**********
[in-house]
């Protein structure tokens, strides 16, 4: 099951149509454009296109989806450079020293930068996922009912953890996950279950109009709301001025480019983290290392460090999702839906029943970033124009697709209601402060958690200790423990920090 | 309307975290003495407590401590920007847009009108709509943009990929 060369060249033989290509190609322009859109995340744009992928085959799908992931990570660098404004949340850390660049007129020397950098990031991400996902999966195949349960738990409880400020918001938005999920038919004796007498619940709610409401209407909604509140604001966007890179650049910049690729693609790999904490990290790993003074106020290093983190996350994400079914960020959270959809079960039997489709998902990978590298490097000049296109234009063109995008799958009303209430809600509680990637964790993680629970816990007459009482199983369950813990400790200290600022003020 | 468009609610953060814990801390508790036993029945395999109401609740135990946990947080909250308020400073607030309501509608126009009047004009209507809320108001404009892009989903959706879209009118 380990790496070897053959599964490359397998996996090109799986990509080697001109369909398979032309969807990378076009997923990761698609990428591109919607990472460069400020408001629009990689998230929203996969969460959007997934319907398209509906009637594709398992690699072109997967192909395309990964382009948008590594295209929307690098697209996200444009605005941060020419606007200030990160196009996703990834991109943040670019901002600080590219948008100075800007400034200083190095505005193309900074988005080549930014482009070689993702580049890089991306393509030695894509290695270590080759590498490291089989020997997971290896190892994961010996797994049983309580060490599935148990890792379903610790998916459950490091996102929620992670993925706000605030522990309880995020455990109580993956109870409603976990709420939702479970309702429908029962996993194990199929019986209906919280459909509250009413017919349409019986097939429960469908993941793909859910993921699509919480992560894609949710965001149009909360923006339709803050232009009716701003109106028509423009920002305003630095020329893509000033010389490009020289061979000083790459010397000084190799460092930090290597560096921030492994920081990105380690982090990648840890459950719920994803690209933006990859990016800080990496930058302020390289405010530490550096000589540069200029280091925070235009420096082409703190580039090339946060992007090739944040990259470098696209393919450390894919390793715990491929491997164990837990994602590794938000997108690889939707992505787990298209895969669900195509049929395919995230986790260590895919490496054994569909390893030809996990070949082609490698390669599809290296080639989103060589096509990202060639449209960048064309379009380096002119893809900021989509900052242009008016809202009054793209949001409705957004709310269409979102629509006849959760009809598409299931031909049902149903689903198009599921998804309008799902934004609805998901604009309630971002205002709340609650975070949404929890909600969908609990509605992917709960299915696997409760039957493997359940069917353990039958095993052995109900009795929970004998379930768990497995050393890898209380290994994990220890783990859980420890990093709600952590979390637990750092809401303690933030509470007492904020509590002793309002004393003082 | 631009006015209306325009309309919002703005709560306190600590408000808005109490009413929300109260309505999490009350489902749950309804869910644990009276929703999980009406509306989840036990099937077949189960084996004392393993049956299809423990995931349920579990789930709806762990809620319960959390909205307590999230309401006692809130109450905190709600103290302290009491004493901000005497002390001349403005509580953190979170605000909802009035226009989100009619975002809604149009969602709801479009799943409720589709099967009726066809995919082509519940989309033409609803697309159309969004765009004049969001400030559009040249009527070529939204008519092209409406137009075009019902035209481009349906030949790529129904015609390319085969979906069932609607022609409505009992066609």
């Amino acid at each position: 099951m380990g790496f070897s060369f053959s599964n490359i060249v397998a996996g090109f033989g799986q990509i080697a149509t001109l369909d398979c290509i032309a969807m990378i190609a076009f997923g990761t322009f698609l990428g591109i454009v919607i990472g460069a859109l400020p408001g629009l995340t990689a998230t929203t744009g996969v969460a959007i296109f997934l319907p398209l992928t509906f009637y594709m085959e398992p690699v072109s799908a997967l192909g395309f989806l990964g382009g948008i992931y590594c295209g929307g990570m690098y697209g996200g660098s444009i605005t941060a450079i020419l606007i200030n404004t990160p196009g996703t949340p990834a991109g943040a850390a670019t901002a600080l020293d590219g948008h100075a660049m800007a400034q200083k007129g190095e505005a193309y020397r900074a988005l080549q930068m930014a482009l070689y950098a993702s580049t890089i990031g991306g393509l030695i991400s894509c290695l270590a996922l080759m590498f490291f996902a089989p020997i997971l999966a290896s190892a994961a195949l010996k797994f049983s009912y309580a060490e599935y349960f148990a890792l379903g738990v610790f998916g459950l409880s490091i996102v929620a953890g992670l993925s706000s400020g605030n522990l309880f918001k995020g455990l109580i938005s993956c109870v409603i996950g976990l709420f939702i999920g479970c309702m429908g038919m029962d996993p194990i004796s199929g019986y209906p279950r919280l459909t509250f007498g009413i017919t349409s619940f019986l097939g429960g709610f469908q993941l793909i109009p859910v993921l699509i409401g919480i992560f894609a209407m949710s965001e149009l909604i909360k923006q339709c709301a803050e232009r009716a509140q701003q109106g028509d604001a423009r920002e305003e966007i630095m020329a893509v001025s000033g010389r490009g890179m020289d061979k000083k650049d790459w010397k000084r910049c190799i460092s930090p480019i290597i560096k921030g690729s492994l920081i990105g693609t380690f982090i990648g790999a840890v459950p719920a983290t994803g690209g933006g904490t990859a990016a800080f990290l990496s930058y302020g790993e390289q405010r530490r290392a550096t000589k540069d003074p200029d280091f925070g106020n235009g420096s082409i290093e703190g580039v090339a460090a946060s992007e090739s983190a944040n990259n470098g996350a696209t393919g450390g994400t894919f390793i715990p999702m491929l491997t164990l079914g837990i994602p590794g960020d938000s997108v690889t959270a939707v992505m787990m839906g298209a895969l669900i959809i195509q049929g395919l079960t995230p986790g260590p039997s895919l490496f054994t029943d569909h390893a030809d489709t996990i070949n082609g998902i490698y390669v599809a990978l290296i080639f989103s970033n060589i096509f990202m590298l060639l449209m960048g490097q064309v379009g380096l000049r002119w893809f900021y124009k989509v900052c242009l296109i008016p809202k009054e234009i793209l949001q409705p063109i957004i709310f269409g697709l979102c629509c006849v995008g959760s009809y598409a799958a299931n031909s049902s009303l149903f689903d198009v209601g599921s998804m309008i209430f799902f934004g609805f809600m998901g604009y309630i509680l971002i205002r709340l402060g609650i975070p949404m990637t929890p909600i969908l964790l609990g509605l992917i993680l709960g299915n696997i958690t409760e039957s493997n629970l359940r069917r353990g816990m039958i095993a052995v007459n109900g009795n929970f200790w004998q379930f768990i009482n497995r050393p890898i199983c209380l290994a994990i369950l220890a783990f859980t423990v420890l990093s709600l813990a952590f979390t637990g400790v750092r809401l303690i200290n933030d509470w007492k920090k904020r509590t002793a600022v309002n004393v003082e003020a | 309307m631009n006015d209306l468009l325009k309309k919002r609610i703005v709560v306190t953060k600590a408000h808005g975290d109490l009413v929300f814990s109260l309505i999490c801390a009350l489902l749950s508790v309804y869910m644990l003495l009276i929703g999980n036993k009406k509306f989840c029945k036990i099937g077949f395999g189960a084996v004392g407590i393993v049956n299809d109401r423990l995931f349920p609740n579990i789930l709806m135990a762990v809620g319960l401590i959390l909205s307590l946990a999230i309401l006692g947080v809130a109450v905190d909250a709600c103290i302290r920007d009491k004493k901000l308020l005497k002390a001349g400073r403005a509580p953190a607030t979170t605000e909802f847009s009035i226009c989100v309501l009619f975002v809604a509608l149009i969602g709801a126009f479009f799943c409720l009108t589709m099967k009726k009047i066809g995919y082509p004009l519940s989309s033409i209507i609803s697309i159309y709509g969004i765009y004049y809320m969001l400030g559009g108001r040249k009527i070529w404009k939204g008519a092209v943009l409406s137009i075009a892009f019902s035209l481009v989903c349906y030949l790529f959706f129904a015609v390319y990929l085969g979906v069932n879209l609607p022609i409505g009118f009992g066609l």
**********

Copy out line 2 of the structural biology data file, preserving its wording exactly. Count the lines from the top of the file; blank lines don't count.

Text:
């Protein structure tokens, strides 16, 4: 099951149509454009296109989806450079020293930068996922009912953890996950279950109009709301001025480019983290290392460090999702839906029943970033124009697709209601402060958690200790423990920090 | 309307975290003495407590401590920007847009009108709509943009990929 060369060249033989290509190609322009859109995340744009992928085959799908992931990570660098404004949340850390660049007129020397950098990031991400996902999966195949349960738990409880400020918001938005999920038919004796007498619940709610409401209407909604509140604001966007890179650049910049690729693609790999904490990290790993003074106020290093983190996350994400079914960020959270959809079960039997489709998902990978590298490097000049296109234009063109995008799958009303209430809600509680990637964790993680629970816990007459009482199983369950813990400790200290600022003020 | 468009609610953060814990801390508790036993029945395999109401609740135990946990947080909250308020400073607030309501509608126009009047004009209507809320108001404009892009989903959706879209009118 380990790496070897053959599964490359397998996996090109799986990509080697001109369909398979032309969807990378076009997923990761698609990428591109919607990472460069400020408001629009990689998230929203996969969460959007997934319907398209509906009637594709398992690699072109997967192909395309990964382009948008590594295209929307690098697209996200444009605005941060020419606007200030990160196009996703990834991109943040670019901002600080590219948008100075800007400034200083190095505005193309900074988005080549930014482009070689993702580049890089991306393509030695894509290695270590080759590498490291089989020997997971290896190892994961010996797994049983309580060490599935148990890792379903610790998916459950490091996102929620992670993925706000605030522990309880995020455990109580993956109870409603976990709420939702479970309702429908029962996993194990199929019986209906919280459909509250009413017919349409019986097939429960469908993941793909859910993921699509919480992560894609949710965001149009909360923006339709803050232009009716701003109106028509423009920002305003630095020329893509000033010389490009020289061979000083790459010397000084190799460092930090290597560096921030492994920081990105380690982090990648840890459950719920994803690209933006990859990016800080990496930058302020390289405010530490550096000589540069200029280091925070235009420096082409703190580039090339946060992007090739944040990259470098696209393919450390894919390793715990491929491997164990837990994602590794938000997108690889939707992505787990298209895969669900195509049929395919995230986790260590895919490496054994569909390893030809996990070949082609490698390669599809290296080639989103060589096509990202060639449209960048064309379009380096002119893809900021989509900052242009008016809202009054793209949001409705957004709310269409979102629509006849959760009809598409299931031909049902149903689903198009599921998804309008799902934004609805998901604009309630971002205002709340609650975070949404929890909600969908609990509605992917709960299915696997409760039957493997359940069917353990039958095993052995109900009795929970004998379930768990497995050393890898209380290994994990220890783990859980420890990093709600952590979390637990750092809401303690933030509470007492904020509590002793309002004393003082 | 631009006015209306325009309309919002703005709560306190600590408000808005109490009413929300109260309505999490009350489902749950309804869910644990009276929703999980009406509306989840036990099937077949189960084996004392393993049956299809423990995931349920579990789930709806762990809620319960959390909205307590999230309401006692809130109450905190709600103290302290009491004493901000005497002390001349403005509580953190979170605000909802009035226009989100009619975002809604149009969602709801479009799943409720589709099967009726066809995919082509519940989309033409609803697309159309969004765009004049969001400030559009040249009527070529939204008519092209409406137009075009019902035209481009349906030949790529129904015609390319085969979906069932609607022609409505009992066609």